“Without a trust that God will provide, it will seem we work harder and get less.”

Tithing: * There’s More to Tithing Than 10%; * Tithing for New Covenant Believers–Yes or No?; * Why I Tithe – Part 1

* “Even if you give 10 percent faithfully, it doesn’t mean you’ll come away with the right perspective about the other 90 percent.”

* “God is pleased when our giving reflects our love for Him regardless of the percentage or amount.”

* “While I respect and understand differing perspectives. I believe the Bible teaches we are to offer God the first-fruits of our income. Gross, not net.”

links: this went thru my mind

 

Adultery: The United States of Adultery

[This is an interactive map. Houston is #2 in the country, beat out only by three-time winner Washington D.C.]

Birth of Jesus & Christmas: * Baby Jesus Meek and Mild, Overthrew an Empire – Wild!; * Is There A Dragon In Your Nativity Set?

* “May your Christmas be a time when you ponder the summons of a subversive kingdom. May you choose to peacefully follow the baby in the manger to the cross and through resurrection, proclaiming with the angels that a new era has begun; an era when the people of God can undo the works of oppressive ‘empires.’ Merry Christmas.”

* “Every nativity set needs a red dragon. If you don’t remember that part of the story, you might want to read chapter 12 of Revelation.”

China, Christianity & persecution: China’s Hardship-Hardened Church

“Vibrant amid persecution, it seeks faithfulness over freedom.”

Contribution, generosity, giving, possessions, sacrifice, stewardship & wealth: The Scary Truth About Christian Giving

“Over the past 40 years, self-identified evangelicals have given between 2 and 3 percent of their incomes to churches and Christian organizations. Stewardship is a crucial part of the Christian life, and according to these figures, it is sadly lacking.”

Criticism, hatred & humility: Haters

“Never criticize what God is blessing.”

Firearms & guns: Gun Country

“They bring families together and they tear them apart. They kill innocent people and protect them. The United States continues to love and revile its hundreds of millions of firearms. Here is a look at that complicated  relationship, told through the personal stories of Americans.”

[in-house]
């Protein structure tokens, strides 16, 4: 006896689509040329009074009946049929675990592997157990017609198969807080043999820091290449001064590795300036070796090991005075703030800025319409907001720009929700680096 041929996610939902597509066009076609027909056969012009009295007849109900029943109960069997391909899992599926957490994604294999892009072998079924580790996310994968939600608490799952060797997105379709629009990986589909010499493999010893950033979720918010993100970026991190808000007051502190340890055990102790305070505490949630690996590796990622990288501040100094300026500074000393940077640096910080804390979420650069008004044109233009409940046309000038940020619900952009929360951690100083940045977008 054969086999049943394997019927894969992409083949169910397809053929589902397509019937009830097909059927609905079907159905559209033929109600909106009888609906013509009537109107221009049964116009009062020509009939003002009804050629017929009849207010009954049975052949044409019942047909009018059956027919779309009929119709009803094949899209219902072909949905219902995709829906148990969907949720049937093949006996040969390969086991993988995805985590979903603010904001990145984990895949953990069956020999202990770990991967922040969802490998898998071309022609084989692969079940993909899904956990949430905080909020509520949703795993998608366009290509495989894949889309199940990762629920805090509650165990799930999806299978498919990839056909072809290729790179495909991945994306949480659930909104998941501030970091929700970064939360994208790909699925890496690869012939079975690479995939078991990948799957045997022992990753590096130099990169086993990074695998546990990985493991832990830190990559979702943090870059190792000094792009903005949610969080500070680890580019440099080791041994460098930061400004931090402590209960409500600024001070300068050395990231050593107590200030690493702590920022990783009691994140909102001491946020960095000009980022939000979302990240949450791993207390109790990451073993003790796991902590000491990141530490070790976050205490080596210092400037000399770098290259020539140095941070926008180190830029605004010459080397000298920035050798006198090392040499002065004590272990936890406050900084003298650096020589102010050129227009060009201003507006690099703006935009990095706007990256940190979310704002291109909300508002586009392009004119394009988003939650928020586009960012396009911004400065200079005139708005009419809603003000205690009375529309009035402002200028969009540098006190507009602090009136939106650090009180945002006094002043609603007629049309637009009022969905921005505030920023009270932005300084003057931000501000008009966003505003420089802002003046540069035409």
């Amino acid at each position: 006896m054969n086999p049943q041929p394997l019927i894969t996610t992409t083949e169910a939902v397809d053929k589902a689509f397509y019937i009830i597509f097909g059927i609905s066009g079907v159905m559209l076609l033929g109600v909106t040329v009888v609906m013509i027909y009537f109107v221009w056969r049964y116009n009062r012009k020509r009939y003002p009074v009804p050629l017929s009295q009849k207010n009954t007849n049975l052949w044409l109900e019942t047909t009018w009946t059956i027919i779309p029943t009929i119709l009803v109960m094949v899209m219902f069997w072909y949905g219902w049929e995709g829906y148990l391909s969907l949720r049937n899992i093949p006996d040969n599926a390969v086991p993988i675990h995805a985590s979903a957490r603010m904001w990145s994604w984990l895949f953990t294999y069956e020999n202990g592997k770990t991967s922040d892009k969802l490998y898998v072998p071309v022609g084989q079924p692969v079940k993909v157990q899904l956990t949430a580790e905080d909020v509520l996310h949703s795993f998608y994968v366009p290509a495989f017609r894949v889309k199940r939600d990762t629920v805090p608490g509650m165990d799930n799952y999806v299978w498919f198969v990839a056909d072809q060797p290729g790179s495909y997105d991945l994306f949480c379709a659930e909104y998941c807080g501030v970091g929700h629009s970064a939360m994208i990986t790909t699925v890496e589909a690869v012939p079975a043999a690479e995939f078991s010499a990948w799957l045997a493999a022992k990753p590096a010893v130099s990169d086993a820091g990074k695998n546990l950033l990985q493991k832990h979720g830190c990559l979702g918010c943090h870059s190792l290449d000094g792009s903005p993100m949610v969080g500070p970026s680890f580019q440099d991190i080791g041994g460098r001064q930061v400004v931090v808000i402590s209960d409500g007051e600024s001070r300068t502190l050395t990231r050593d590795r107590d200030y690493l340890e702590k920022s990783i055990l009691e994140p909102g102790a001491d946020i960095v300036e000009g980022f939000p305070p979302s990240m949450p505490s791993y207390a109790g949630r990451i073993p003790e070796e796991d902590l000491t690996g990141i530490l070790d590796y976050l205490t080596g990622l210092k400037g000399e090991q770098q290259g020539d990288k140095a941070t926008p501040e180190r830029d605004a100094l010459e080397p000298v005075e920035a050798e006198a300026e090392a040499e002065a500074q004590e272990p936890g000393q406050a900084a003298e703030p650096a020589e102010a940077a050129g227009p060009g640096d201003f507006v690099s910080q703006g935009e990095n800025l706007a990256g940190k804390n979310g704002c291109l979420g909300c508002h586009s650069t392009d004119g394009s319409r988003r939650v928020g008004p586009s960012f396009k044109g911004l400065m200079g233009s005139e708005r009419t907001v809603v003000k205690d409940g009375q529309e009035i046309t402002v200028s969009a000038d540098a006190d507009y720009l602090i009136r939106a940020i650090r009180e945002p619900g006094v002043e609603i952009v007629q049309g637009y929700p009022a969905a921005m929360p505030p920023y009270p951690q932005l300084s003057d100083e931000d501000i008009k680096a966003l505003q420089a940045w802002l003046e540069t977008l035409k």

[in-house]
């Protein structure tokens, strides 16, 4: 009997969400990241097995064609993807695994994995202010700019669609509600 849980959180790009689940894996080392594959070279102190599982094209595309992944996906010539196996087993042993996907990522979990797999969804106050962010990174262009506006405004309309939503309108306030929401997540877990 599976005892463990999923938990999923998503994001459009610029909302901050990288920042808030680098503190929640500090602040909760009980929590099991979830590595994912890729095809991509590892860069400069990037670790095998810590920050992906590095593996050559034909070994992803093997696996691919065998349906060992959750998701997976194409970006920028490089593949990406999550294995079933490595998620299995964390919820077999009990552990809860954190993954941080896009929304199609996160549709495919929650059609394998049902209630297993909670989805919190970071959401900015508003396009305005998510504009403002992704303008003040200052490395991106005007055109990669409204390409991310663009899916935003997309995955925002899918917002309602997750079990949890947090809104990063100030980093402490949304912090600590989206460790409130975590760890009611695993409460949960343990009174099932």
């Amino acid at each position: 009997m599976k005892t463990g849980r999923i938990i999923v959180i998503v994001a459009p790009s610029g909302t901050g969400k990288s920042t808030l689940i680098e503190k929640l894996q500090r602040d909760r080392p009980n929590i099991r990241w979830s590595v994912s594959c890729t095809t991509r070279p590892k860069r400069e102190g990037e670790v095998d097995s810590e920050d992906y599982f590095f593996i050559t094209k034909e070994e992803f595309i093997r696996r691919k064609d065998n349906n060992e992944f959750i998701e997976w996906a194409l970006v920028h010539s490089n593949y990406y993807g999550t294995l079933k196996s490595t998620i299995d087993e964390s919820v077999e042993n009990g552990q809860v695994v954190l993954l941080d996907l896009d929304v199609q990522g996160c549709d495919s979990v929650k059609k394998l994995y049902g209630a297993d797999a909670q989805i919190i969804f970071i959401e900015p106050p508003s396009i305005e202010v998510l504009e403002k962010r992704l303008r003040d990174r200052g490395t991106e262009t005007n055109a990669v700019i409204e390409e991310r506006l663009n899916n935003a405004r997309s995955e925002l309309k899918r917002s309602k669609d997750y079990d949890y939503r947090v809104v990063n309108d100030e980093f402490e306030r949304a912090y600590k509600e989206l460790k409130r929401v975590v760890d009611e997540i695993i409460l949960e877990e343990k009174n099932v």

Insurance & the uninsured: Mapping Uninsured Americans

“Census data released Dec. 17 show where the uninsured live.”

Love & truth: 3 John: When Love is Abused

“He abused his power; he abused the love entrusted to him.”

Poor & poverty: In the War on Poverty, a Dogged Adversary [required reading]

“Without the panoply of government benefits — like food stamps, subsidized school lunches and the earned-income tax credit, which provides extra money to household heads earning low wages — the nation’s poverty rate last year would have reached almost 31 percent, up from 25 percent in 1967, according to the research at Columbia.”

Warfare: The Great War’s Ominous Echoes

“… the era just before World War I, with its gas lighting and its horse-drawn carriages, seems very far-off, it is similar to ours — often unsettlingly so — in many ways.”

this went thru my mind

 

Bible reading: Six Steps for Reading Your Bible

“So, how is it going with your Bible reading for 2012? I know many of you have made the commitment to read through God’s Word this year, and I am proud of you for accepting the challenge. … Here are a few tips for staying the course and completing the process of reading through God’s Word.”

Church contribution: Five Ways to Make Giving Easier to Your Church

“We have to make it easy for people to give!”

House church movement: The Struggle With House Churches

“Despite the assertion from the house church movement that the house church is the normative, biblical model it’s not. House churches are culturally formed models that meet cultural conditions. So far our experience is that the congregational model, a mid to large size community of God’s people, is still the most effective form or model for new churches in America.”

Life in Christ: Converting from Christianity to Christ

“When I was young, I decided to convert from my self-centered life to the religious life. Since then, I have been converting from the religious life to Christ’s way of life. There is a difference. A huge one.”

Meditation: Resist “Swish and Spit” Devotions

“What did you read yesterday? No, not what chapter, but what did you read? What from God’s Word got a hold of you to produce a response? Did anything evoke conviction or delight? Did something particular from your reading explode in your heart with thanksgiving?

“Hopefully the answer is yes. But too often the answer is, ‘Wait. Hold on. …I can’t remember.’

“This reminds me of childhood trips to the dentist. Do you recall after the dentist put that horrific fluoride treatment in your mouth? He then would spray in a bunch of water that you would lean over and (try to) spit in the small circular sink next to your head.

“Sadly too many of us have a ‘swish and spit’ devotional life. We grab a little Bible reading, swish it around in the morning, then spit it out on the way out the door. The treasures from the Word don’t get swallowed and digested but rather spit out quickly.